As a business that exclusively delivers software using agile methodologies, one of the most common challenges we face is contracting projects.
With a more traditional methodology such as waterfall, big contracts and statements of work are drawn up before any work starts, that seek to specify in usually fine-grained detail exactly what features, and when, will be delivered. There’s generally a fixed cost attached to contract and any change comes under a strict change control process where additional costs will be added to the project.
By contrast, expending significant effort up front in specifying every detail of every feature, and implementing a strict change control procedure to deal with (almost certainly inevitable!) change would undermine at least two of the key policies of the agile manifesto:
- Customer collaboration over contract negotiation
- Responding to change over following a plan
Some of the most common challenges we meet include:
How much will it cost?
The most regular, and not unfounded concern, is that of the open ended budget. When working with customers, it’s seldom the case that they’ll have access to an unlimited budget to deliver the project, and accordingly will be looking for some certainty that the budget they’re able to secure will deliver them the business value that they desire.
What happens if things take longer than expected?
In a project of any complexity, and humans being particularly poor at estimation, it’s likely some things will take longer than expected (and in our experience, that some will take less time than expected) – and what happens then?
What’s the incentive for delivering things quickly?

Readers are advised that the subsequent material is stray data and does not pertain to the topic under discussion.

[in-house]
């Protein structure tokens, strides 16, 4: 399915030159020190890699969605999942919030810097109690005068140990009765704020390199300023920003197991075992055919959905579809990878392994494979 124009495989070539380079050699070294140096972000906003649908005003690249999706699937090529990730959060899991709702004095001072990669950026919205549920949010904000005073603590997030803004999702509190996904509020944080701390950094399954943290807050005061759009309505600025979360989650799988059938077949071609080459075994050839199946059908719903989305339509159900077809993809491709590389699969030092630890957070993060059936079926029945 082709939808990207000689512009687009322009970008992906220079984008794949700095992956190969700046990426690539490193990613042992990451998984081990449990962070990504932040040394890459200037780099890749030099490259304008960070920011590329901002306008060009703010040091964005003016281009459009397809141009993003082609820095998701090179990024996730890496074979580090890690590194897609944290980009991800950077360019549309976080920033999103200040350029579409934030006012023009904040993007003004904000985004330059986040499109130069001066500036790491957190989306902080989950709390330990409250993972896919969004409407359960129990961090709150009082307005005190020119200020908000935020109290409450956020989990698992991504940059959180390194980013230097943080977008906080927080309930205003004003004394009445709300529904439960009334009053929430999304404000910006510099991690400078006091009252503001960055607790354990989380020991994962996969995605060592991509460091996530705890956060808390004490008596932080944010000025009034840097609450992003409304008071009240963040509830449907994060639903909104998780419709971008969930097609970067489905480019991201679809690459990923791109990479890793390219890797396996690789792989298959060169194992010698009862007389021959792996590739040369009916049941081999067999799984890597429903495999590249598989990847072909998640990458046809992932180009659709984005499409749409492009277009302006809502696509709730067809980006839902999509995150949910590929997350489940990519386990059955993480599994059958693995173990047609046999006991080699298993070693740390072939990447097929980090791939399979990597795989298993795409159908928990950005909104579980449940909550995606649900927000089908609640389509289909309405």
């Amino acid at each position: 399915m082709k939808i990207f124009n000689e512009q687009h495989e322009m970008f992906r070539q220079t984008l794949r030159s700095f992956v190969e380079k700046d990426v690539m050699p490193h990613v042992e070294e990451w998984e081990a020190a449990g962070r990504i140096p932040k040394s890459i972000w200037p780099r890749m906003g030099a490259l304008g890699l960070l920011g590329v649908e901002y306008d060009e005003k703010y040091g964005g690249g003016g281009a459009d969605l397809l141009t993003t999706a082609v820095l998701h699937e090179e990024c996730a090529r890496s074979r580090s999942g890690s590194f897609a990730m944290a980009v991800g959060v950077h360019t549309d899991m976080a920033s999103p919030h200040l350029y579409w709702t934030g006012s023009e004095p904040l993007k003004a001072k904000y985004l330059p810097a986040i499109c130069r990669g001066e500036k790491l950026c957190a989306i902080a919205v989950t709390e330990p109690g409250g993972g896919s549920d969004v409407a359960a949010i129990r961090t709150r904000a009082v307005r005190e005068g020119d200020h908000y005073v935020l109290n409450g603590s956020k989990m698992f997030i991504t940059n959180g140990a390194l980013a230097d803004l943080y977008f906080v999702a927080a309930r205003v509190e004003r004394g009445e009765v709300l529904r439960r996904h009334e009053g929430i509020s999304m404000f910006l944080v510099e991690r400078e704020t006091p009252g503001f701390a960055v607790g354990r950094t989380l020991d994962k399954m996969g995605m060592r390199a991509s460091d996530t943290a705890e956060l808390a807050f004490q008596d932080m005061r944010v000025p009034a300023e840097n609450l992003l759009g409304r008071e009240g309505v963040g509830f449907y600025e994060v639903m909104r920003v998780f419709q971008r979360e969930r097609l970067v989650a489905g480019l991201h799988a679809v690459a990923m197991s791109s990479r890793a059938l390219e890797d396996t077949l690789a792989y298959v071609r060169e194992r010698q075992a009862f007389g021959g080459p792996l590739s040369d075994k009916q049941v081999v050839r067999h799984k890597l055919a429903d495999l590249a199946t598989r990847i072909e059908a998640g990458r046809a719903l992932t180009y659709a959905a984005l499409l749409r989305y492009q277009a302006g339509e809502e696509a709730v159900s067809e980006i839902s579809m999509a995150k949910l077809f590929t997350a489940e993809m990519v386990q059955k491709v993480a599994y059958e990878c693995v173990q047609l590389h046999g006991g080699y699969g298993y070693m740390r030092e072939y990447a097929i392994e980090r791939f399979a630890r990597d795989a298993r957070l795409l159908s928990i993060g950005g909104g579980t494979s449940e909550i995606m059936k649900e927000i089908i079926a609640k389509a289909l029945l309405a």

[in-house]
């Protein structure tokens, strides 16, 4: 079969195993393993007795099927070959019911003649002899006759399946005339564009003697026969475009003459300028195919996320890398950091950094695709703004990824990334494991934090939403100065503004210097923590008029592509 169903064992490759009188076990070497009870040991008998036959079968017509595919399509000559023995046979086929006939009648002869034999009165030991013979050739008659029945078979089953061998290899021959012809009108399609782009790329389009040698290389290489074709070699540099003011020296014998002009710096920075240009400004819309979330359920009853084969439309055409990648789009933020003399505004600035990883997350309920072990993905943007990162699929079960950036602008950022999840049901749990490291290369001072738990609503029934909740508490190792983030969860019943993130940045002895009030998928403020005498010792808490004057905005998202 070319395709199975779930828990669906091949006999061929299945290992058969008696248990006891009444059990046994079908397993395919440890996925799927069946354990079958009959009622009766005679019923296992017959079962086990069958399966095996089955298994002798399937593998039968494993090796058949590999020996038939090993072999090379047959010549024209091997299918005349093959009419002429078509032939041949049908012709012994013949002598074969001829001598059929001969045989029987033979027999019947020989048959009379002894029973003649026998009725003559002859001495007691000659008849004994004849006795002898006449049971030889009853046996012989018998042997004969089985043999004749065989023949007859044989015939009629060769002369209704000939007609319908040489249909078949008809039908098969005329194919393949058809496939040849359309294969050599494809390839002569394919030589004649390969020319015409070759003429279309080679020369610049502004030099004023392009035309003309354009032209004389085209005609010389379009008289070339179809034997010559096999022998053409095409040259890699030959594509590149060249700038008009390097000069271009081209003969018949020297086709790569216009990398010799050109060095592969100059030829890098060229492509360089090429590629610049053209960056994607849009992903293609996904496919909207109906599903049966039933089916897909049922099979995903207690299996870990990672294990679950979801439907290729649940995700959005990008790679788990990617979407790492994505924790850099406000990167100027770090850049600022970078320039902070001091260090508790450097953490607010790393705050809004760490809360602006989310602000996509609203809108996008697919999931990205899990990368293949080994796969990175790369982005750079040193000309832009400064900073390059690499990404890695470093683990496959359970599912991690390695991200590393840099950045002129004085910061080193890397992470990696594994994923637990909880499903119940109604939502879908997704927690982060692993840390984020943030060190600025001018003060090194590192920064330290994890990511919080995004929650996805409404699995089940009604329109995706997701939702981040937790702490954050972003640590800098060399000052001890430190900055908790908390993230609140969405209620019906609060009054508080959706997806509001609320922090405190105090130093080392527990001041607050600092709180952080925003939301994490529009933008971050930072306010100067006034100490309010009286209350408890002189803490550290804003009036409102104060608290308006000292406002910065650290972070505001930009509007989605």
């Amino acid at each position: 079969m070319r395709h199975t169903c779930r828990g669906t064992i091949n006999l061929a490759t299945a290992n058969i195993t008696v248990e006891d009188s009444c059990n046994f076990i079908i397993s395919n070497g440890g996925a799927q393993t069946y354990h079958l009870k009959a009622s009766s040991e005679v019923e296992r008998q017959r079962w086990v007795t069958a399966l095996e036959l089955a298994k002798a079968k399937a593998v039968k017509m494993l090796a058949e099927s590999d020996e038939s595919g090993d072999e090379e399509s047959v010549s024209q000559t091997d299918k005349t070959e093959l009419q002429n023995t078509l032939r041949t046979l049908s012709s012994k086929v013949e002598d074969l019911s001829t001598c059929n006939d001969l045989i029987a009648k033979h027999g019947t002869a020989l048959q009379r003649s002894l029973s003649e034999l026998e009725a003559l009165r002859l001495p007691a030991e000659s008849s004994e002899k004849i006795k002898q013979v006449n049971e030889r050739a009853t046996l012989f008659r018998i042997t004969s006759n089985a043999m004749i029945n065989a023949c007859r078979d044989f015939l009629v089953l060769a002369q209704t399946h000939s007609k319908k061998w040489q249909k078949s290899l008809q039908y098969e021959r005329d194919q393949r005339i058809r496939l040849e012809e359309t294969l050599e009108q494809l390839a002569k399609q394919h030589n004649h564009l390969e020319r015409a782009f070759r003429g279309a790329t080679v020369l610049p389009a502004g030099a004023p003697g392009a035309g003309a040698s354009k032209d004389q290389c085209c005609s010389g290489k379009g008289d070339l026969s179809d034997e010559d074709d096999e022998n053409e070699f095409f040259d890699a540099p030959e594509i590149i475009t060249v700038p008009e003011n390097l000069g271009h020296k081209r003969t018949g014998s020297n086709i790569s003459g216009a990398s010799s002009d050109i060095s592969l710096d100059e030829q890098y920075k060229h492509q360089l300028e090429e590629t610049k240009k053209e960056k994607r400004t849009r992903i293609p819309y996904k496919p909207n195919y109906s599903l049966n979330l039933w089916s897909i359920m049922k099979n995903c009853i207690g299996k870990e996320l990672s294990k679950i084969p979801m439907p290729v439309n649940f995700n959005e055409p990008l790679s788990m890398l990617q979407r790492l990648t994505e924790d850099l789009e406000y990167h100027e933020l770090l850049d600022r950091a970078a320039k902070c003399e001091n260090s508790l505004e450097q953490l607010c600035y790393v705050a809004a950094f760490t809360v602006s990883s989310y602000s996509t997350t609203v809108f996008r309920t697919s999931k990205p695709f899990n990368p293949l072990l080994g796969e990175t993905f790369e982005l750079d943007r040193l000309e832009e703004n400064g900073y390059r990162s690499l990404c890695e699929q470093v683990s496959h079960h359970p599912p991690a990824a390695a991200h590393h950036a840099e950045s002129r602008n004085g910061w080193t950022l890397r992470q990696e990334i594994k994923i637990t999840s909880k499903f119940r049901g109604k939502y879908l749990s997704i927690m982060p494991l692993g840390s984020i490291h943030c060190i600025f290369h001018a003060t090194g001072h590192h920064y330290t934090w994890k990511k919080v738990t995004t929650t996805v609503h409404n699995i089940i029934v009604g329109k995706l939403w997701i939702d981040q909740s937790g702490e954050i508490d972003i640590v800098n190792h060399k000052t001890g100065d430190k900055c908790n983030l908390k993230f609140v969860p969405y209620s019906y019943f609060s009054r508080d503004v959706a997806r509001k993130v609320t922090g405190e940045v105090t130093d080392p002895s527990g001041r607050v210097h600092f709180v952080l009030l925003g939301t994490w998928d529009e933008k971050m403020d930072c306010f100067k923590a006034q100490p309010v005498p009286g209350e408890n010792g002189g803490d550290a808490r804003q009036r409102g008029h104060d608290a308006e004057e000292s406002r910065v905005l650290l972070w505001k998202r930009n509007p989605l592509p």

If a project is being delivered on a time and materials basis, a question can be raised as to whether the vendor has enough incentive to deliver the project to a high cadence.
There are a number of things you may consider to give your customers more confidence when contracting an agile project:
- How much certainty can you bake in to your contract without undermining your ability to deliver the project using the desired methodology? For us, the line is drawn somewhere around identifying the business objectives that we will collaborate with the customer to meet.
- What can you do to demonstrate confidence in your delivery? If you’ve got a proven track record with this customer, contracting later projects should be easier. Can you offer some level of satisfaction guarantee, at least in earlier sprints (or whatever currency you’re using to slice the project)?
- Do you have credible professional references who can attest to your delivery of projects using similar methodologies in the past?
- Insist on some level of co-location for all or part of the project, such that the customer Product Owner is heavily involved in day-to-day delivery, prioritisation and shaping of the project. At the very least involve your customer PO in your stand-ups (or similar project check-in).
- What can you do to agree on roadblock resolution? Software delivery by nature is complex and unexpected things will crop up. Can you instil more confidence by contractually agreeing a collaborative resolution process? Customers will almost certainly not want to reach the end of an increment and be told that’s something’s been dropped.
- Do you need long running contracts? Is it sufficient for you to lock the customer in for any more than the next sprint? How punitive do you need to be about ownership of IP?
Ultimately, we see that there’s a leap of faith required from any new customer when delivering an agile project with a new vendor. In keeping with the agile manifesto, we try to keep our contracting to a minimum – preferring collaboration (or even just getting on with the job of delivering software!) – over contract negotiation. Aside from trying to build trust ahead of engaging on a project, in recognition of the additional challenges on the customer side, we steer our contracting such that we’re always demonstrating confidence in our own ability to collaborate with the customer to deliver the project.